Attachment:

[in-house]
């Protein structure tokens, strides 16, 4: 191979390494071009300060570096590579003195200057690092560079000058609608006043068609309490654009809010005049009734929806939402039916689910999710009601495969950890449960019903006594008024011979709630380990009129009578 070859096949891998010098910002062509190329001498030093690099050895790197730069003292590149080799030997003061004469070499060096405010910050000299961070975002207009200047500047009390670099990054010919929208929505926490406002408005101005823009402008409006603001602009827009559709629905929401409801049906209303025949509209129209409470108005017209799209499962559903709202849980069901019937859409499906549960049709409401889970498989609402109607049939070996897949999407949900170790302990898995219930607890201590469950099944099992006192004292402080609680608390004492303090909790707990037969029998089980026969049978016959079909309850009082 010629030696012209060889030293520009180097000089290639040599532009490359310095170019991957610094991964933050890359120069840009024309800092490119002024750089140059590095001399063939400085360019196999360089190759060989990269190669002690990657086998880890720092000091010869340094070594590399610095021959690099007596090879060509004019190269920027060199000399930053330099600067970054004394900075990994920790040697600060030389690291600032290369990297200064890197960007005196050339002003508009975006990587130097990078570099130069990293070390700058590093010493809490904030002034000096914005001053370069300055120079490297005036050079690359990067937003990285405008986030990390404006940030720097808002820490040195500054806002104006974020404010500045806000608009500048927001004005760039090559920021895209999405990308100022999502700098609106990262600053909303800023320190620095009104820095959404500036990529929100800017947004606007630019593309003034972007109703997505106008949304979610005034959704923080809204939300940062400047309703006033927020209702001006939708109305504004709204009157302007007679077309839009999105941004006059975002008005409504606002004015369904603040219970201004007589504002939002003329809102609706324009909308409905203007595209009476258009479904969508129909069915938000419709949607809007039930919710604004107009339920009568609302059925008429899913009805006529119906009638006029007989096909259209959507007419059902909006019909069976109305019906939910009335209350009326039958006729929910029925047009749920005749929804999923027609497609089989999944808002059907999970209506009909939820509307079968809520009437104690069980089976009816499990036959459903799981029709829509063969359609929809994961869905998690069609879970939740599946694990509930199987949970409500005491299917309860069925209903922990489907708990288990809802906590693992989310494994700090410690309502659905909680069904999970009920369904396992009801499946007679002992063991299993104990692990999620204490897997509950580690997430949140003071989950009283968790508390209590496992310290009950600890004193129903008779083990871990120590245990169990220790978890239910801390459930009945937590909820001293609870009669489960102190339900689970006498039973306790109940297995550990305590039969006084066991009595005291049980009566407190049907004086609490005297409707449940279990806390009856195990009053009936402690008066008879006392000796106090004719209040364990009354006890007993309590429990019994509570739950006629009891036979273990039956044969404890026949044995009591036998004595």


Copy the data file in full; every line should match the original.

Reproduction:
[in-house]
């Protein structure tokens, strides 16, 4: 191979390494071009300060570096590579003195200057690092560079000058609608006043068609309490654009809010005049009734929806939402039916689910999710009601495969950890449960019903006594008024011979709630380990009129009578 070859096949891998010098910002062509190329001498030093690099050895790197730069003292590149080799030997003061004469070499060096405010910050000299961070975002207009200047500047009390670099990054010919929208929505926490406002408005101005823009402008409006603001602009827009559709629905929401409801049906209303025949509209129209409470108005017209799209499962559903709202849980069901019937859409499906549960049709409401889970498989609402109607049939070996897949999407949900170790302990898995219930607890201590469950099944099992006192004292402080609680608390004492303090909790707990037969029998089980026969049978016959079909309850009082 010629030696012209060889030293520009180097000089290639040599532009490359310095170019991957610094991964933050890359120069840009024309800092490119002024750089140059590095001399063939400085360019196999360089190759060989990269190669002690990657086998880890720092000091010869340094070594590399610095021959690099007596090879060509004019190269920027060199000399930053330099600067970054004394900075990994920790040697600060030389690291600032290369990297200064890197960007005196050339002003508009975006990587130097990078570099130069990293070390700058590093010493809490904030002034000096914005001053370069300055120079490297005036050079690359990067937003990285405008986030990390404006940030720097808002820490040195500054806002104006974020404010500045806000608009500048927001004005760039090559920021895209999405990308100022999502700098609106990262600053909303800023320190620095009104820095959404500036990529929100800017947004606007630019593309003034972007109703997505106008949304979610005034959704923080809204939300940062400047309703006033927020209702001006939708109305504004709204009157302007007679077309839009999105941004006059975002008005409504606002004015369904603040219970201004007589504002939002003329809102609706324009909308409905203007595209009476258009479904969508129909069915938000419709949607809007039930919710604004107009339920009568609302059925008429899913009805006529119906009638006029007989096909259209959507007419059902909006019909069976109305019906939910009335209350009326039958006729929910029925047009749920005749929804999923027609497609089989999944808002059907999970209506009909939820509307079968809520009437104690069980089976009816499990036959459903799981029709829509063969359609929809994961869905998690069609879970939740599946694990509930199987949970409500005491299917309860069925209903922990489907708990288990809802906590693992989310494994700090410690309502659905909680069904999970009920369904396992009801499946007679002992063991299993104990692990999620204490897997509950580690997430949140003071989950009283968790508390209590496992310290009950600890004193129903008779083990871990120590245990169990220790978890239910801390459930009945937590909820001293609870009669489960102190339900689970006498039973306790109940297995550990305590039969006084066991009595005291049980009566407190049907004086609490005297409707449940279990806390009856195990009053009936402690008066008879006392000796106090004719209040364990009354006890007993309590429990019994509570739950006629009891036979273990039956044969404890026949044995009591036998004595």